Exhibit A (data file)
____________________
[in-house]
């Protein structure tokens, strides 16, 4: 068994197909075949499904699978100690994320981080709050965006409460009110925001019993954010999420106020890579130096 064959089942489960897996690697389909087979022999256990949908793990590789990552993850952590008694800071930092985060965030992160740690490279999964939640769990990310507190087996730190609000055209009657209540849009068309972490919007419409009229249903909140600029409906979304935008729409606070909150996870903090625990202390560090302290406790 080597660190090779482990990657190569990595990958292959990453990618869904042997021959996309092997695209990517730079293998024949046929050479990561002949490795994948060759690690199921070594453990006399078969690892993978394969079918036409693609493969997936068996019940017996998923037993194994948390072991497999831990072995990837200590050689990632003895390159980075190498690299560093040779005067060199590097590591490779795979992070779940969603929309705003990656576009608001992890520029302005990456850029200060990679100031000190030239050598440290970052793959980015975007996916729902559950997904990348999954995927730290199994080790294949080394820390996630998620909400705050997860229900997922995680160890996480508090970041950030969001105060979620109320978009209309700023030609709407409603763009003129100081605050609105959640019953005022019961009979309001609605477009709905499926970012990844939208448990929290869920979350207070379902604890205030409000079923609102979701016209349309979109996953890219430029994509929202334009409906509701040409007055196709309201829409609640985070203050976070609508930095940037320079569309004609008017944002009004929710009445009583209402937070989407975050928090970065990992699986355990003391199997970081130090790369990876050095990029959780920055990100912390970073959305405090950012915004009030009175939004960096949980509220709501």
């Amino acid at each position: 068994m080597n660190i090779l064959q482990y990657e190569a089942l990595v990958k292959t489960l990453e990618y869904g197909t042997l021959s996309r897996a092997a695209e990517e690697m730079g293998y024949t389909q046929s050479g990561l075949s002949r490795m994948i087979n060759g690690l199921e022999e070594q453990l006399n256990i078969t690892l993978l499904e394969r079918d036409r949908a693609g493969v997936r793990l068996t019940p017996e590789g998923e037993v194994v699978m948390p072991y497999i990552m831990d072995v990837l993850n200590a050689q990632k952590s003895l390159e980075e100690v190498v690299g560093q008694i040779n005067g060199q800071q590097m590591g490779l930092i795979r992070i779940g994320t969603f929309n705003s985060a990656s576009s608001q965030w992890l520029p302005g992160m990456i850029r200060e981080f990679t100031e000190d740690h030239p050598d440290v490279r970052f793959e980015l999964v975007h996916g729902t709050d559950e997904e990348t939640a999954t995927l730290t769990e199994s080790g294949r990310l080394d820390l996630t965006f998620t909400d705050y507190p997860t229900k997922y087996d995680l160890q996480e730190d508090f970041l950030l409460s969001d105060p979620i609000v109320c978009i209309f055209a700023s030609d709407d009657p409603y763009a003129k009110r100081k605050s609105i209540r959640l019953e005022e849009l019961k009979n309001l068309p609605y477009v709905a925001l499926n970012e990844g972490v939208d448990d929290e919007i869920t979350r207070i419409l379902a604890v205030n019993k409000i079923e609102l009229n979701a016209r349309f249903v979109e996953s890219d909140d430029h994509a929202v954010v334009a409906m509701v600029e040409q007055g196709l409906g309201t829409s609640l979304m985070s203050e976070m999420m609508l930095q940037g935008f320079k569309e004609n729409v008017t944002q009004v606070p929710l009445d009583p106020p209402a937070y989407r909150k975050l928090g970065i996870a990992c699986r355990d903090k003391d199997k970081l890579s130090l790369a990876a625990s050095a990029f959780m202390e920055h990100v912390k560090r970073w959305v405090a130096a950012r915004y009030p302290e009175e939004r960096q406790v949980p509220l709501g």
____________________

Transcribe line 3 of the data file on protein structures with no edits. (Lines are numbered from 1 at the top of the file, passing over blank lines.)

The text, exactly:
């Amino acid at each position: 068994m080597n660190i090779l064959q482990y990657e190569a089942l990595v990958k292959t489960l990453e990618y869904g197909t042997l021959s996309r897996a092997a695209e990517e690697m730079g293998y024949t389909q046929s050479g990561l075949s002949r490795m994948i087979n060759g690690l199921e022999e070594q453990l006399n256990i078969t690892l993978l499904e394969r079918d036409r949908a693609g493969v997936r793990l068996t019940p017996e590789g998923e037993v194994v699978m948390p072991y497999i990552m831990d072995v990837l993850n200590a050689q990632k952590s003895l390159e980075e100690v190498v690299g560093q008694i040779n005067g060199q800071q590097m590591g490779l930092i795979r992070i779940g994320t969603f929309n705003s985060a990656s576009s608001q965030w992890l520029p302005g992160m990456i850029r200060e981080f990679t100031e000190d740690h030239p050598d440290v490279r970052f793959e980015l999964v975007h996916g729902t709050d559950e997904e990348t939640a999954t995927l730290t769990e199994s080790g294949r990310l080394d820390l996630t965006f998620t909400d705050y507190p997860t229900k997922y087996d995680l160890q996480e730190d508090f970041l950030l409460s969001d105060p979620i609000v109320c978009i209309f055209a700023s030609d709407d009657p409603y763009a003129k009110r100081k605050s609105i209540r959640l019953e005022e849009l019961k009979n309001l068309p609605y477009v709905a925001l499926n970012e990844g972490v939208d448990d929290e919007i869920t979350r207070i419409l379902a604890v205030n019993k409000i079923e609102l009229n979701a016209r349309f249903v979109e996953s890219d909140d430029h994509a929202v954010v334009a409906m509701v600029e040409q007055g196709l409906g309201t829409s609640l979304m985070s203050e976070m999420m609508l930095q940037g935008f320079k569309e004609n729409v008017t944002q009004v606070p929710l009445d009583p106020p209402a937070y989407r909150k975050l928090g970065i996870a990992c699986r355990d903090k003391d199997k970081l890579s130090l790369a990876a625990s050095a990029f959780m202390e920055h990100v912390k560090r970073w959305v405090a130096a950012r915004y009030p302290e009175e939004r960096q406790v949980p509220l709501g």